What Happens When An Economy Doesn’t Grow Rapidly Enough?
If an economy is growing rapidly enough, it is easy for everyone to get close to an adequate amount. The way I think of the problem is that as economic growth slows, the “overhead” grows disproportionately, taking an ever-larger share of the goods and services the economy produces. The ordinary worker (non-supervisory worker, without advanced degrees) tends to get left out. Figure 2 is my representation of the problem, if the current pattern continues into the future.
The reason for the workers’ declining share of the total is that we live in a finite world. We are using renewable resources faster than they replenish and continue to use non-renewable resources. The workarounds to fix these problems take an increasing share of the total output of the economy, leaving less for what I have called “ordinary workers.” The problems we encounter include the following:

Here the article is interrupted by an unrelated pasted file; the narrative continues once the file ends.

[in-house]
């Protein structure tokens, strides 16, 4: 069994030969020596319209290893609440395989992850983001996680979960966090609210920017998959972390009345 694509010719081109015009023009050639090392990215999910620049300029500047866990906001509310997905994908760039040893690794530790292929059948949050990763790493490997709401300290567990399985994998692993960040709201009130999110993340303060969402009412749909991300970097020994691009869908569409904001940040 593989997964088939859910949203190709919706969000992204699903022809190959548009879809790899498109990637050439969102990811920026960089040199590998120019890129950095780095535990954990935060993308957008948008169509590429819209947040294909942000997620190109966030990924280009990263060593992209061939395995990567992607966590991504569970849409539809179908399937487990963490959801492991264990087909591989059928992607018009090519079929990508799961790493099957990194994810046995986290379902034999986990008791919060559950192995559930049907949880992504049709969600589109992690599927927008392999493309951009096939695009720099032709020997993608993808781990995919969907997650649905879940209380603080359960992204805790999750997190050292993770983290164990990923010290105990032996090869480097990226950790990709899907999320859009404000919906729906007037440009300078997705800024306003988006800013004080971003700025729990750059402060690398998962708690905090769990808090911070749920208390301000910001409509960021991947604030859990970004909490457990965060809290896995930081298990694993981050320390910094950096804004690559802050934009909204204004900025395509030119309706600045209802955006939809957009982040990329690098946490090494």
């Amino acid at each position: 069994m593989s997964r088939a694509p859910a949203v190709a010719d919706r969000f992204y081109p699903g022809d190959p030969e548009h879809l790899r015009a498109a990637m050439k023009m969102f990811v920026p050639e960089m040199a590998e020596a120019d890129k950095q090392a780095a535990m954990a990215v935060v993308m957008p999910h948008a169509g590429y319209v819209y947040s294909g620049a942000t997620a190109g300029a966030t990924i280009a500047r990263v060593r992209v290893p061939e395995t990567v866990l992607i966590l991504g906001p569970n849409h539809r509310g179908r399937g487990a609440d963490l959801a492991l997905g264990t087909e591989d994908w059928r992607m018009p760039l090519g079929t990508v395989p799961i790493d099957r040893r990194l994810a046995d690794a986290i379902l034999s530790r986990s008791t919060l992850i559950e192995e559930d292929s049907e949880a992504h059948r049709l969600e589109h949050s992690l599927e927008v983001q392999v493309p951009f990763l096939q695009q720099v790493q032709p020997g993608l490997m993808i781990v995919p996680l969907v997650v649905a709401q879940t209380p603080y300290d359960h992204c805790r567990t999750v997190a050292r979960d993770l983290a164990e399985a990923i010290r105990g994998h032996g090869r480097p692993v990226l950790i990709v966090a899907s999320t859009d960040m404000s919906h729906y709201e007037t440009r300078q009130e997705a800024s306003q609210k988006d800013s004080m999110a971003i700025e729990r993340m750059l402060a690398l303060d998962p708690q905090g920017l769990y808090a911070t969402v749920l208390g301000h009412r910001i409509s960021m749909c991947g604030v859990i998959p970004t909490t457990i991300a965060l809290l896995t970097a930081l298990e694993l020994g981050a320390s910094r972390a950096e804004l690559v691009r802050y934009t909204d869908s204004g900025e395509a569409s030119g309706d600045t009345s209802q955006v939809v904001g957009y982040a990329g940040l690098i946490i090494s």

- Pollution control. Pollution sinks are already full. Continuing to use non-renewable resources (including burning fossil fuels) adds increased pollution. Workarounds have costs, and these take an increasing share of the output of the economy.
- Energy used in energy production. When we started extracting energy products, the cheapest, easiest-to-extract energy products were chosen first. The energy products that are left are higher-cost to extract, and thus require a larger share of the goods the economy produces for extraction.
- Water, metals, and soil workarounds. These suffer from deteriorating quantity and quality, leading to the need for workarounds such as desalination plants, deeper mines, and more irrigated land. All of these take an increasingly large share of the output of the economy.